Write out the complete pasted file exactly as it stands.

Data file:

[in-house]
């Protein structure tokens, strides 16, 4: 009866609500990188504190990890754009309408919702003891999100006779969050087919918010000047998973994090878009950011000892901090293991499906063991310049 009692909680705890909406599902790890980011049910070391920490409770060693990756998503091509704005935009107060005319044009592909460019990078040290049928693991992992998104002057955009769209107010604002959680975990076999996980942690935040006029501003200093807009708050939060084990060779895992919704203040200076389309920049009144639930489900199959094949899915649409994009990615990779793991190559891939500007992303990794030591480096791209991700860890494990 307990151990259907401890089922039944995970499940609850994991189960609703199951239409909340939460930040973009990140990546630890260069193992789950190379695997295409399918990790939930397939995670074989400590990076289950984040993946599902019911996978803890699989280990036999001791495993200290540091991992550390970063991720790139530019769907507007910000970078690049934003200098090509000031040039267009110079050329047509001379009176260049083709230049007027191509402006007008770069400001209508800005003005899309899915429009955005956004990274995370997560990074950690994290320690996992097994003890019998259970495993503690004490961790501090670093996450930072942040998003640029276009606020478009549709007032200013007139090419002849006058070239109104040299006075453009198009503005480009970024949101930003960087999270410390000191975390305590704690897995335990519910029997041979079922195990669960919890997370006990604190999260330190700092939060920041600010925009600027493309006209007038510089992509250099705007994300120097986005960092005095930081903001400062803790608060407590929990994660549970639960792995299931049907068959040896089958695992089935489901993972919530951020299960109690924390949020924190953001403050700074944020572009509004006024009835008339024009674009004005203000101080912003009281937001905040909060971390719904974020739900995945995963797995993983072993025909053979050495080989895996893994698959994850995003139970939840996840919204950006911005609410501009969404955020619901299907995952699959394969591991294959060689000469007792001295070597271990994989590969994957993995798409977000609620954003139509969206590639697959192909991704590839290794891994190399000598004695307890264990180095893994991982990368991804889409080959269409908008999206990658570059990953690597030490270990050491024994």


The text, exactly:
[in-house]
């Protein structure tokens, strides 16, 4: 009866609500990188504190990890754009309408919702003891999100006779969050087919918010000047998973994090878009950011000892901090293991499906063991310049 009692909680705890909406599902790890980011049910070391920490409770060693990756998503091509704005935009107060005319044009592909460019990078040290049928693991992992998104002057955009769209107010604002959680975990076999996980942690935040006029501003200093807009708050939060084990060779895992919704203040200076389309920049009144639930489900199959094949899915649409994009990615990779793991190559891939500007992303990794030591480096791209991700860890494990 307990151990259907401890089922039944995970499940609850994991189960609703199951239409909340939460930040973009990140990546630890260069193992789950190379695997295409399918990790939930397939995670074989400590990076289950984040993946599902019911996978803890699989280990036999001791495993200290540091991992550390970063991720790139530019769907507007910000970078690049934003200098090509000031040039267009110079050329047509001379009176260049083709230049007027191509402006007008770069400001209508800005003005899309899915429009955005956004990274995370997560990074950690994290320690996992097994003890019998259970495993503690004490961790501090670093996450930072942040998003640029276009606020478009549709007032200013007139090419002849006058070239109104040299006075453009198009503005480009970024949101930003960087999270410390000191975390305590704690897995335990519910029997041979079922195990669960919890997370006990604190999260330190700092939060920041600010925009600027493309006209007038510089992509250099705007994300120097986005960092005095930081903001400062803790608060407590929990994660549970639960792995299931049907068959040896089958695992089935489901993972919530951020299960109690924390949020924190953001403050700074944020572009509004006024009835008339024009674009004005203000101080912003009281937001905040909060971390719904974020739900995945995963797995993983072993025909053979050495080989895996893994698959994850995003139970939840996840919204950006911005609410501009969404955020619901299907995952699959394969591991294959060689000469007792001295070597271990994989590969994957993995798409977000609620954003139509969206590639697959192909991704590839290794891994190399000598004695307890264990180095893994991982990368991804889409080959269409908008999206990658570059990953690597030490270990050491024994």